How Are You Engaging with Your Enthusiasts?


Last weekend, I took my niece and nephew to Cedar Point, the greatest amusement park in the United States and perhaps the world. As someone born and bred in Northwest Ohio, this park is a source of immense pride and joy; as much as I love the City of Sandusky, it’s not often a town like that can claim to have a truly world-class amenity.

After a day of riding every record-breaking roller coaster we could handle, I found myself wondering how much of a role local bias plays in my love of the park. Sure, it sits atop most amusement park rankings, and I’ve never heard anyone I know say anything bad about the park or the customer experience. But I wanted an outsider’s perspective, so I threw on a podcast about a roller coaster enthusiast’s first trip to Cedar Point and listened to his nearly two-hour rundown of his weekend.

Suffice it to say, Ohioans aren’t exaggerating the greatness of Cedar Point. If anything, we may be understating it.

These guys were clearly representative of the enthusiast community in the way they spoke about this park. There was an inherent reverence and awe in the way they talked about Cedar Point and some of its most famous coasters. They spoke of how high their expectations were based on reports from other members of the coaster community that they had read or heard. They dug into technical aspects of the experience, from the well-known (to them) roller coaster design companies behind certain rides to components of a fun ride (airtime and g-forces, I learned) to every aspect of the customer experience.

Many people probably find this nerdy or silly; I found it charming. When true subject-matter experts tell me this place is the best and speak about it with such excitement, it validates my own opinion of the park. In this case, the layman Cedar Point visitor knows that he or she is experiencing something globally impressive.

To me, it’s a 45-minute drive down the Ohio Turnpike. To the enthusiast, it’s almost a solemn pilgrimage. It was illuminating to hear my affinity for the place and the product validated by those most passionate and well-versed in everything amusement parks.

My two-hour dalliance with this podcast made me wonder: How many other sectors or industries have enthusiast communities? And how are brands within those sectors interacting with them?

I thought of similar communities I had observed, either to inform my client work or due to genuine personal interest. Watches, wine, fashion, golf, and air travel all have their own superfans and influencers that drive broader public perceptions of those goods and services. While any brand manager is well aware of the existence of their enthusiast community, I think there are some additional ways that companies should be thinking about how to engage with them to create reputational value.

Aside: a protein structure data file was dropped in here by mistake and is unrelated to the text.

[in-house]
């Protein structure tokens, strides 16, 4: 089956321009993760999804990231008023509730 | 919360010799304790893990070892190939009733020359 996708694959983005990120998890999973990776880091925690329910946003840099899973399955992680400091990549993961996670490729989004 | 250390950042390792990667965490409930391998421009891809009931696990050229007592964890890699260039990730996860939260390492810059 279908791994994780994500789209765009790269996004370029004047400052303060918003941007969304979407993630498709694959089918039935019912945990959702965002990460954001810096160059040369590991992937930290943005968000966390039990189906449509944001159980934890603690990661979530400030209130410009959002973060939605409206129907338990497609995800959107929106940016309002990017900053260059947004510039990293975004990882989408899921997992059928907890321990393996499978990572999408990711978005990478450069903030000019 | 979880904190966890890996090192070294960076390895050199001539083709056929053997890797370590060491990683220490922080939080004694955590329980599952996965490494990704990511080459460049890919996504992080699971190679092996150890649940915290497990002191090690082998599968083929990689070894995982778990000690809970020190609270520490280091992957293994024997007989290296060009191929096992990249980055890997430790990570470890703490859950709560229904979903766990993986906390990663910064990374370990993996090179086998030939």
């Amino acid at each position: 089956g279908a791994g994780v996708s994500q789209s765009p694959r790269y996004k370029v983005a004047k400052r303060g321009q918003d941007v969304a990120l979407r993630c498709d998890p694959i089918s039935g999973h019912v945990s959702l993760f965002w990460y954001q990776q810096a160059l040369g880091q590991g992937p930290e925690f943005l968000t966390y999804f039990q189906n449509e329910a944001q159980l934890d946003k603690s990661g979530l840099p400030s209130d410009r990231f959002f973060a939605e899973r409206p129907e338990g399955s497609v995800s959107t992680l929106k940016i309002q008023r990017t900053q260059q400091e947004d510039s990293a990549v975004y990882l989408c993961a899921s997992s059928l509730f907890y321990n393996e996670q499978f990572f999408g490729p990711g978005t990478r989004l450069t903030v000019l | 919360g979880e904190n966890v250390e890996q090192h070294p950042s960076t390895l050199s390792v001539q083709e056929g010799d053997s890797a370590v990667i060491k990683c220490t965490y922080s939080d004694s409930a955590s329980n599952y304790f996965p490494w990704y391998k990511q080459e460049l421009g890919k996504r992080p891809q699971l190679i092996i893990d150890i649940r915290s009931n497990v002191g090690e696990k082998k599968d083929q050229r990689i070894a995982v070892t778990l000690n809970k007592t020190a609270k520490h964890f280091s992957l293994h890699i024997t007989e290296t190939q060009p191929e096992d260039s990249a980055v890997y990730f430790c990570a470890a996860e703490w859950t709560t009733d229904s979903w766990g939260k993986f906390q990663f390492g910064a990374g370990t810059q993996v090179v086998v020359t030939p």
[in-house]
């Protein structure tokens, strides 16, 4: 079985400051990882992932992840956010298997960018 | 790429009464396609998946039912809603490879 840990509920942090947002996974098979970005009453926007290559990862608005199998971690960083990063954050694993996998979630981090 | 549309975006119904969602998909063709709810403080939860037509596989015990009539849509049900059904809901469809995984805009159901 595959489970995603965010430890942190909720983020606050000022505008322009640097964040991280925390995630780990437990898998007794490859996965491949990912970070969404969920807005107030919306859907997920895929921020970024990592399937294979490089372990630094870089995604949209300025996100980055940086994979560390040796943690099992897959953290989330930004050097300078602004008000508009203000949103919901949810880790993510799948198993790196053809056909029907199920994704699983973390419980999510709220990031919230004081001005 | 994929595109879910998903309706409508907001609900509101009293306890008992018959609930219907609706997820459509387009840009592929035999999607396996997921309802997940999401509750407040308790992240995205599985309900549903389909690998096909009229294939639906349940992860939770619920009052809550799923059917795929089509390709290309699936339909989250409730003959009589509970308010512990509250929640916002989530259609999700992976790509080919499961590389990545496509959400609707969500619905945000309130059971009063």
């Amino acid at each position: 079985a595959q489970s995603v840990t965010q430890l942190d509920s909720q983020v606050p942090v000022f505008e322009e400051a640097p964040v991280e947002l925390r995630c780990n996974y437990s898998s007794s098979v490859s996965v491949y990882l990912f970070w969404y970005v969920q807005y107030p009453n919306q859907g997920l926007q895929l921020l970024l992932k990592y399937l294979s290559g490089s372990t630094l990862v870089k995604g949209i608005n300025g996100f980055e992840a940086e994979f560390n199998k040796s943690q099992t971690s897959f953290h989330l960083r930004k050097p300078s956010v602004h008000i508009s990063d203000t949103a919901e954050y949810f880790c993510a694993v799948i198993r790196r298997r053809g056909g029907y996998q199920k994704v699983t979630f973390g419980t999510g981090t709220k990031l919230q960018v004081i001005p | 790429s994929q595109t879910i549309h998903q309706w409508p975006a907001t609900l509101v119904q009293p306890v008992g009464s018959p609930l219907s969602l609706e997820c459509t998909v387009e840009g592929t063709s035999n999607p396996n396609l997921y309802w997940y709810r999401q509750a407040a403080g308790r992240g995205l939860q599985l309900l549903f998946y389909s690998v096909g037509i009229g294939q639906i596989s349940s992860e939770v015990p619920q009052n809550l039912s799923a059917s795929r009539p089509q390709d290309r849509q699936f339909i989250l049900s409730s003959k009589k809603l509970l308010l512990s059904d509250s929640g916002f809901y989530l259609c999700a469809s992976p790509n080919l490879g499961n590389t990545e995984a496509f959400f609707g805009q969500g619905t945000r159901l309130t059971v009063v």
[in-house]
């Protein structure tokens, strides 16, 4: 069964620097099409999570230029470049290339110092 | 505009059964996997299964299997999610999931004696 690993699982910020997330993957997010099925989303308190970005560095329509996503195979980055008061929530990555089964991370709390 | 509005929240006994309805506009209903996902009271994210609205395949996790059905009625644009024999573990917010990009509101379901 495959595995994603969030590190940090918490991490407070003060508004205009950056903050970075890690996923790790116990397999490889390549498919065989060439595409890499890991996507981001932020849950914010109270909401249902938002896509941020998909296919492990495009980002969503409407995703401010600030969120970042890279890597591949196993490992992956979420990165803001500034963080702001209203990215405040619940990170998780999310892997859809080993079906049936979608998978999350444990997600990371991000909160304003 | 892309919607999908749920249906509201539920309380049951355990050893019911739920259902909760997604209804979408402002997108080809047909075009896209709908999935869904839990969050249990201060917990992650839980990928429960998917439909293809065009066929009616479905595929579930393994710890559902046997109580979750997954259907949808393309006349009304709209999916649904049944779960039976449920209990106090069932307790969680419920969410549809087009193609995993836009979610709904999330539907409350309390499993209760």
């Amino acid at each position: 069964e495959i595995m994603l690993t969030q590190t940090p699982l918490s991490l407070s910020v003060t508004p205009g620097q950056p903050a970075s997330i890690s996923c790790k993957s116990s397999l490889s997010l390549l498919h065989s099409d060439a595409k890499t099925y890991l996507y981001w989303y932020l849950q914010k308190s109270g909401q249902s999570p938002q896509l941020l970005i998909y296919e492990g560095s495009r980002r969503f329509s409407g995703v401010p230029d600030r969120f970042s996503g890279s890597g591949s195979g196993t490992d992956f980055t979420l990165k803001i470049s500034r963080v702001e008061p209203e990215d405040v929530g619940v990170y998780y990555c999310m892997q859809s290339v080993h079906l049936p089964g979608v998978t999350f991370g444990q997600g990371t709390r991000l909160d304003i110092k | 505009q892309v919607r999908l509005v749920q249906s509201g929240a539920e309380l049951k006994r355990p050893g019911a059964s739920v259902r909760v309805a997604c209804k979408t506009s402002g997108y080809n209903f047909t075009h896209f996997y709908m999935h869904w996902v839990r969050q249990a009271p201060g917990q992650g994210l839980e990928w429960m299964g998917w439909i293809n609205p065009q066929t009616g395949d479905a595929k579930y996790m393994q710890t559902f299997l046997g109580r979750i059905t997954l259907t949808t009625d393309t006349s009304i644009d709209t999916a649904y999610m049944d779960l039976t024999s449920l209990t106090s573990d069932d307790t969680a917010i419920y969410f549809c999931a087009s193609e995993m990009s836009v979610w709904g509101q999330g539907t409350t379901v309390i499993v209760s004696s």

World-class brands benefit the most. To get die-hards to love you, you must provide a best-in-class product, service, or user experience. Communities are often aspirational, and they get excited about the best. Ask a watch guy about Patek Phillipe.

But building and nurturing a community like this isn’t only for big, expensive brands. Most enthusiasts can’t afford a Patek; they need to know about the other elements of a watch that are valued by watch guys and watch gals and build a collection of more accessible brands. You’ll probably own a Grand Seiko before you’re able to acquire a Rolex.

These are your true influencers. Enthusiast communities are also collections of specialized knowledge that is communicated from experts to aspirants. If you are really good at one thing – like Cedar Point is at creating airtime on the Steel Vengeance, or Virgin Atlantic is about providing a top-class experience at its flagship airport lounges – the passionate experts within your community will communicate that fact down the chain.  

Focus on translating elite enthusiasm to the “GPs.” A charming thing the coaster enthusiasts do is refer to non-enthusiasts as “GPs,” meaning the General Public. It’s not disparaging, but rather an understanding that what GPs want (good experiences for kids and families, food options, affordability) is different from what enthusiasts want. One thing I think Cedar Point could do better is educate people like me about things other than the height and top speed of its coasters and expose normie park attendees to some of the nerdery. It will only enhance their pride in and appreciation of the experience.

Maximize the PR value of the pilgrimage. I honestly thought the first-time visitor mentioned above was going to start crying when he talked about Steel Vengeance. His co-host was going to faint when he talked about riding the Maverick at night. These are authentic emotions; brands should harness them by inviting influencers like these to special experiences and encouraging them to produce content around them. This third-party marketing is often orders of magnitude more effective than your bread-and-butter corporate advertising.

When you’re world-class in enthusiasts’ eyes, it allows you to market a premium product. I got a little too into this concept of enthusiasts and business models and ended up listening to Cedar Fair’s most recent earnings call. They do, as I expected, have goals to market more premium products and experiences that command higher prices, as most brands do. What the enthusiast research I’ve done suggests is that Cedar Point, in combination with the Great Lake on which it sits and other outdoor activities in the greater region, can be presented as a summer haven for distinguished families and individuals. A small team at Dez and I were chatting about how Cedar Fair might do that, but they’ll have to put us on retainer for those.

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